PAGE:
Perhaps I’m just being picky. The scores of well-behaved youngsters at the afternoon screening I attend are proof that Toy Story 4 does exert considerable charms on its intended audience – and at the end of the day, I have to admit that I enjoy it along with them.

But please, Pixar, don’t be tempted to do a part 5! There’s only one direction to go from here and it’s the place where Forky longs to be!

4 stars

Philip Caveney

Love, Simon


We came rather late to this, deterred mostly by its trailer, which appeared to pitch a very different kind of film indeed, making it look like a lame, ‘ten years too late’ attempt at a coming-out movie. But after hearing very good word of mouth, we decide to give it a chance and, as it turns out, Greg Berlanti’s  Love, Simon, is actually a sprightly, wittily-scripted film, which (unusually for a teen vehicle) seems to really understand the characters it’s depicting. This isn’t the first film that’s suffered from an underwhelming trailer but I’ve rarely seen such a poor attempt to convey a movie’s evident strengths.

Simon (Nick Robinson – no, not that Nick Robinson!) is a handsome, likeable teenager, currently going through his final year at high school. He has a trio of close friends and is currently rehearsing for the school’s production of Cabaret. But he has a secret. He’s gay, something he’s known about for several years. He’s certainly not the only gay pupil at the school. For instance, there’s Ethan (Clark Moore), who is happily out of the closet and makes no secret of his sexual orientation, but Simon just can’t bring himself to tell anyone, particularly his liberal and totally open-minded parents (played by Jennifer Garner and Josh Duhamel). He doesn’t want anything to change; he’s comfortable with his image and the way he fits in. It’s not that he thinks he will face any overt homophobia (well, maybe from a couple of ne-er-do-wells, but not from anyone who matters), just that he’s not ready to share this part of who he is.

Still, when he discovers some posts on school gossip blog, Craig’s Secrets, from another secretly gay boy calling himself ‘Blue,’ Simon responds enthusiastically, and the two of them begin to correspond regularly. But who is Blue? Will Simon ever meet him in real life? And will either of them ever come out into the open? In Simon’s case, the matter is taken out of his hands when a classmate chances upon his secret and threatens to expose him, unless he helps the blackmailer out with a certain situation. In the resulting scramble to keep a lid on things, Simon risks alienating himself from his closest friends…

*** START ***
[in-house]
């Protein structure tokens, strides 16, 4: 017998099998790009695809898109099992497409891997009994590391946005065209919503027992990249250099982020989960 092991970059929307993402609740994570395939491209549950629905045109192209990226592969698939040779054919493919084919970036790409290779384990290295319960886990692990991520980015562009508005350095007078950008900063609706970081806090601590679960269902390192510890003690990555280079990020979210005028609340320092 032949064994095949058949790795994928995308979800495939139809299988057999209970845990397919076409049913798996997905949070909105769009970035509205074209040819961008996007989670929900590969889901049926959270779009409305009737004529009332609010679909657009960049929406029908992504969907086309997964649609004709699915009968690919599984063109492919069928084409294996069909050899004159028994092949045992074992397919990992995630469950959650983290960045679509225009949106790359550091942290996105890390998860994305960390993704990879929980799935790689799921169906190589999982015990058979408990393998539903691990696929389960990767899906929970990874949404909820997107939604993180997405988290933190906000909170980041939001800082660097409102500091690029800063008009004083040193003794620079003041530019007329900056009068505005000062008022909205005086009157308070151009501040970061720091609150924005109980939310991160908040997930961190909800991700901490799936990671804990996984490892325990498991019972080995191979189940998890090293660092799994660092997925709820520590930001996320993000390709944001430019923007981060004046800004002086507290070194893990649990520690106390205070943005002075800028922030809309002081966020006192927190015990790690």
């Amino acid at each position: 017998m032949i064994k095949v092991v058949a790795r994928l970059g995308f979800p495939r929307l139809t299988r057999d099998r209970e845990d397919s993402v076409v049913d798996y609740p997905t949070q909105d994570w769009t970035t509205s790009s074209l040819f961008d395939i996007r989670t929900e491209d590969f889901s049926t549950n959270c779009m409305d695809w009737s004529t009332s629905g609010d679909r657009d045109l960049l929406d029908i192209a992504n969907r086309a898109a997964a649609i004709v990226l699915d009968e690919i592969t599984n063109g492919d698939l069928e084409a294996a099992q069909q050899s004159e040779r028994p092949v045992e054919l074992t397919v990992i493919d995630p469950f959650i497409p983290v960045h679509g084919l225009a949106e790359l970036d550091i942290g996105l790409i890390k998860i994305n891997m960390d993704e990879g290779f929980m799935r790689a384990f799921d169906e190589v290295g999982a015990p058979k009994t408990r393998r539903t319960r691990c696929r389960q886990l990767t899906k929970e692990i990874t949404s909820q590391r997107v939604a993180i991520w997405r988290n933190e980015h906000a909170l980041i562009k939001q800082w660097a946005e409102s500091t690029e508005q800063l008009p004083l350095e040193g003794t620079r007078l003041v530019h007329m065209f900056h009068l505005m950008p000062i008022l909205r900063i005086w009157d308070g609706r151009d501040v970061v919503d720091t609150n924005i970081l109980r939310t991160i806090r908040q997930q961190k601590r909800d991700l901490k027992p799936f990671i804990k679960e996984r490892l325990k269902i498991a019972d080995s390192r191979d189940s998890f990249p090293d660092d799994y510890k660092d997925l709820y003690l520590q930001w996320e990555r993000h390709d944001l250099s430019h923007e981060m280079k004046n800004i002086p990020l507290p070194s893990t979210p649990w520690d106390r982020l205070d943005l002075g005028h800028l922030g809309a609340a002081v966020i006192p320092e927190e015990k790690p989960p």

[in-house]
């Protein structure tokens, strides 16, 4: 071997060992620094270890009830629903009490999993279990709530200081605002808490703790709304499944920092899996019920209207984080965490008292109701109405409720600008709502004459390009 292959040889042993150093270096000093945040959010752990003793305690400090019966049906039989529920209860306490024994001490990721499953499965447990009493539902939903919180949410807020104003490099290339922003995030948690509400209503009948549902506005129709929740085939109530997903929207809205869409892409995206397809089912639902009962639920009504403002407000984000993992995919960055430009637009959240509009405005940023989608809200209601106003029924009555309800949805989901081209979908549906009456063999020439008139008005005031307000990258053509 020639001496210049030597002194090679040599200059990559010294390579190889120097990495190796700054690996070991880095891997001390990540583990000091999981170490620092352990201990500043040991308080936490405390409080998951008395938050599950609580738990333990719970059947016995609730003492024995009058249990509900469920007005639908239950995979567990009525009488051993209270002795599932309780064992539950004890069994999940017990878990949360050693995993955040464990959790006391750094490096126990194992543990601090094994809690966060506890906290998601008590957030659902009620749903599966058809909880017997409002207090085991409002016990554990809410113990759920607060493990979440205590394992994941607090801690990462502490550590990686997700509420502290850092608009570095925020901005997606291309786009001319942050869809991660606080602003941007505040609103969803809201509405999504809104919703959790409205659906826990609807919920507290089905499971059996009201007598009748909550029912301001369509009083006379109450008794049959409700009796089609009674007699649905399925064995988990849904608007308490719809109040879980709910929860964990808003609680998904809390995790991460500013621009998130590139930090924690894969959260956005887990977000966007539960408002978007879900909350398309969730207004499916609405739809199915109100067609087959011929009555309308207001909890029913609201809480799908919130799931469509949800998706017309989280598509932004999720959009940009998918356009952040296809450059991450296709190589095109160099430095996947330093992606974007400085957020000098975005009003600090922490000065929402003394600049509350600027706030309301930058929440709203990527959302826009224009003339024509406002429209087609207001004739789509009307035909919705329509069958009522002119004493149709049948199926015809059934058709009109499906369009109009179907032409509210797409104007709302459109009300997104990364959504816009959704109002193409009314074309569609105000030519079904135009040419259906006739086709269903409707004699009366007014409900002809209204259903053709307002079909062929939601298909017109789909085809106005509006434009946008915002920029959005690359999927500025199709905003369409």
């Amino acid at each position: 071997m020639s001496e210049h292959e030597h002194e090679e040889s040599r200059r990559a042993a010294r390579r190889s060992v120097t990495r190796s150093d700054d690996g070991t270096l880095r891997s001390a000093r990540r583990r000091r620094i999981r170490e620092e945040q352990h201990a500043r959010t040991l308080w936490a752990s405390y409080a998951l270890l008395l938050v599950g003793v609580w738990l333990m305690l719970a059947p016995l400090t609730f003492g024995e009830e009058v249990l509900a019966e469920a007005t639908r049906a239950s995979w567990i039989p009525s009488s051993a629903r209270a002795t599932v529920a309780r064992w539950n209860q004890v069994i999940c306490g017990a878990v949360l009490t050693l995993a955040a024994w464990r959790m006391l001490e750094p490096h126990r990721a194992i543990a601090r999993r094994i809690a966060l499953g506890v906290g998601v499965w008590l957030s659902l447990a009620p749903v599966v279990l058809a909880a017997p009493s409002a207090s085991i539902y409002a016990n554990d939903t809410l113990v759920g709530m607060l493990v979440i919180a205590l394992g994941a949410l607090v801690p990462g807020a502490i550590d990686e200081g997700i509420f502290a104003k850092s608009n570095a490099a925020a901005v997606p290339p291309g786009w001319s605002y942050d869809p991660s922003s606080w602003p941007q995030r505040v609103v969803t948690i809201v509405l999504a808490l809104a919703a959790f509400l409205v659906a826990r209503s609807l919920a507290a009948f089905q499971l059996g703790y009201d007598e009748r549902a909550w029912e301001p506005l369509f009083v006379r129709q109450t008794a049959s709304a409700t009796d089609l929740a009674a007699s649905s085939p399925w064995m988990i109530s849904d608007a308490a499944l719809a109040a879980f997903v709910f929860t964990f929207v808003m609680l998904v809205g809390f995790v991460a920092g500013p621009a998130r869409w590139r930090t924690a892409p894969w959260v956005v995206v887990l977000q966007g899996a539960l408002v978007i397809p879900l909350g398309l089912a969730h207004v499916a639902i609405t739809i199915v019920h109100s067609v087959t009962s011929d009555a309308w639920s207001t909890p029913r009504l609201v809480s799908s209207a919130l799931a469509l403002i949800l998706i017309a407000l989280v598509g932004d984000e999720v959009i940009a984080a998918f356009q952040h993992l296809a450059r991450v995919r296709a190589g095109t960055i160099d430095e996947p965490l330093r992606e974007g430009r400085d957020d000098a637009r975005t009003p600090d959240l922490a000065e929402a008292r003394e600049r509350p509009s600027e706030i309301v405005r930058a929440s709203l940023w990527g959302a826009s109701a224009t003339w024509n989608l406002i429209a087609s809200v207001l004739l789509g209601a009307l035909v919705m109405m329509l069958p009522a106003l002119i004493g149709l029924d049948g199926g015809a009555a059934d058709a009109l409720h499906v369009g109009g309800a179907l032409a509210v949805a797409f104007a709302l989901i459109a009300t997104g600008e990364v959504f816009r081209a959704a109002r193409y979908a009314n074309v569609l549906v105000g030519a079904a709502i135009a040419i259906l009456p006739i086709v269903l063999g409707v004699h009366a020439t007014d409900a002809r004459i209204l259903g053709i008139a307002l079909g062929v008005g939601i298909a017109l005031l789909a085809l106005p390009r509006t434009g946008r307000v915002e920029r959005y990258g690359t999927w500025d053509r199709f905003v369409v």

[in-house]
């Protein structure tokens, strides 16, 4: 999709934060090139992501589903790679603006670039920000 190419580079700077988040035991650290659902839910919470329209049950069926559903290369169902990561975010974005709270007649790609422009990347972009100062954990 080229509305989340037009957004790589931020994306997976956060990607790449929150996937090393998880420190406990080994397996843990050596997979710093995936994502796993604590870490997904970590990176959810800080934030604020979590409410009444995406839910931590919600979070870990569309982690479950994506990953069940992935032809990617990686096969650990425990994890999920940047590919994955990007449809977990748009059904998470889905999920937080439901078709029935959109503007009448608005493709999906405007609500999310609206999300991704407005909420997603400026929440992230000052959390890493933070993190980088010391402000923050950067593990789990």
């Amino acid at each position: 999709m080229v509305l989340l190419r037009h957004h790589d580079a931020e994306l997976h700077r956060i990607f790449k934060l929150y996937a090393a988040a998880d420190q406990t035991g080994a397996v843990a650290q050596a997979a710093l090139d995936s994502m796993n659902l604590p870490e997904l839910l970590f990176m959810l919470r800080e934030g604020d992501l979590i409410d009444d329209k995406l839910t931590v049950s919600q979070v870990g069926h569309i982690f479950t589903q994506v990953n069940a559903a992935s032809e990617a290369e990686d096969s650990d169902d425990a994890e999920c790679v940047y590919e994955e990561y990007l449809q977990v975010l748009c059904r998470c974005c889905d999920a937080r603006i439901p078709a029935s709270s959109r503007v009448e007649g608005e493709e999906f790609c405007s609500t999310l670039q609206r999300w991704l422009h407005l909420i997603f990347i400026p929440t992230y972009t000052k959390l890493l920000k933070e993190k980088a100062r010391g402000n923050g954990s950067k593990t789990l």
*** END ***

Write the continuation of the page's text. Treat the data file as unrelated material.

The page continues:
Everything here is so deftly handled. There are engaging performances from all concerned (look out for Tony Hale as well-meaning, but totally hapless teacher, Mr Worth); there’s a fresh lively look to the cinematography, a zingy soundtrack and a couple of scenes that are genuinely affecting – I find myself welling up at two key points. Robinson is perfect in the title role and Logan Miller does a great job of depicting the nerdish and extremely needy Martin, the kid who all the others make an effort to avoid and who is handed the film’s most toe-curling scene.

Best of all, this doesn’t come across as some forty -year-old writer’s idea of what teenagers are all about. It nails them perfectly and manages to be effortlessly entertaining – and informative – in the process. Result.

So, the moral of this story is, I suppose, always take a trailer with a large pinch of salt, otherwise you could just end up missing a treat.

Love, Simon is just such a treat. Don’t miss it.

4.5 stars

Philip Caveney